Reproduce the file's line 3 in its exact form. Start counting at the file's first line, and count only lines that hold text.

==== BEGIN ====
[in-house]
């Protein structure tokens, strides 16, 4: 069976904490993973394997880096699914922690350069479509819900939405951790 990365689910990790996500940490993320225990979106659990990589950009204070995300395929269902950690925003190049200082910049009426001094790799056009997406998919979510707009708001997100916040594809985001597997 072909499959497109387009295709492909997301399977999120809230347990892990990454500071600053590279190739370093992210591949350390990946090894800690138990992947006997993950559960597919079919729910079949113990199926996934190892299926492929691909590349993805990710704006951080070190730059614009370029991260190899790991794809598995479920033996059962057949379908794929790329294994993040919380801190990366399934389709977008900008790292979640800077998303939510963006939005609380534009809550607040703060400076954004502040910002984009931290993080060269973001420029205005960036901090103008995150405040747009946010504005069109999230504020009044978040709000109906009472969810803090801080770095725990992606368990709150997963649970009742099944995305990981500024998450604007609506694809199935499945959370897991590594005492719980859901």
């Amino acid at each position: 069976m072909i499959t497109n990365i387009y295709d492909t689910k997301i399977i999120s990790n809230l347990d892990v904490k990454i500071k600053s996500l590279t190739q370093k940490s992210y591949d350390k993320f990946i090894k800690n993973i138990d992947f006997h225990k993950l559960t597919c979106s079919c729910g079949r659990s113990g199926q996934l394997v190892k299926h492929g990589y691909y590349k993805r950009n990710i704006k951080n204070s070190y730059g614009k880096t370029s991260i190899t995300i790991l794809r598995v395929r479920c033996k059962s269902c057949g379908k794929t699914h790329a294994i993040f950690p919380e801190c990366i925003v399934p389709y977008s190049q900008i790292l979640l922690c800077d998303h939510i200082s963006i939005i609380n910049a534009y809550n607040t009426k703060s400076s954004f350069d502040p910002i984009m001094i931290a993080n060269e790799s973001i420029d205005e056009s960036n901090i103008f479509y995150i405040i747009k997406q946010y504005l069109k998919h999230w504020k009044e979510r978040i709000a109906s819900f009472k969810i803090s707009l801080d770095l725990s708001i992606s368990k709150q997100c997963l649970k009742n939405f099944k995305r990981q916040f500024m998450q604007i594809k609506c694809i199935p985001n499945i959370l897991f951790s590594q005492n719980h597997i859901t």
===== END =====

């Amino acid at each position: 069976m072909i499959t497109n990365i387009y295709d492909t689910k997301i399977i999120s990790n809230l347990d892990v904490k990454i500071k600053s996500l590279t190739q370093k940490s992210y591949d350390k993320f990946i090894k800690n993973i138990d992947f006997h225990k993950l559960t597919c979106s079919c729910g079949r659990s113990g199926q996934l394997v190892k299926h492929g990589y691909y590349k993805r950009n990710i704006k951080n204070s070190y730059g614009k880096t370029s991260i190899t995300i790991l794809r598995v395929r479920c033996k059962s269902c057949g379908k794929t699914h790329a294994i993040f950690p919380e801190c990366i925003v399934p389709y977008s190049q900008i790292l979640l922690c800077d998303h939510i200082s963006i939005i609380n910049a534009y809550n607040t009426k703060s400076s954004f350069d502040p910002i984009m001094i931290a993080n060269e790799s973001i420029d205005e056009s960036n901090i103008f479509y995150i405040i747009k997406q946010y504005l069109k998919h999230w504020k009044e979510r978040i709000a109906s819900f009472k969810i803090s707009l801080d770095l725990s708001i992606s368990k709150q997100c997963l649970k009742n939405f099944k995305r990981q916040f500024m998450q604007i594809k609506c694809i199935p985001n499945i959370l897991f951790s590594q005492n719980h597997i859901t």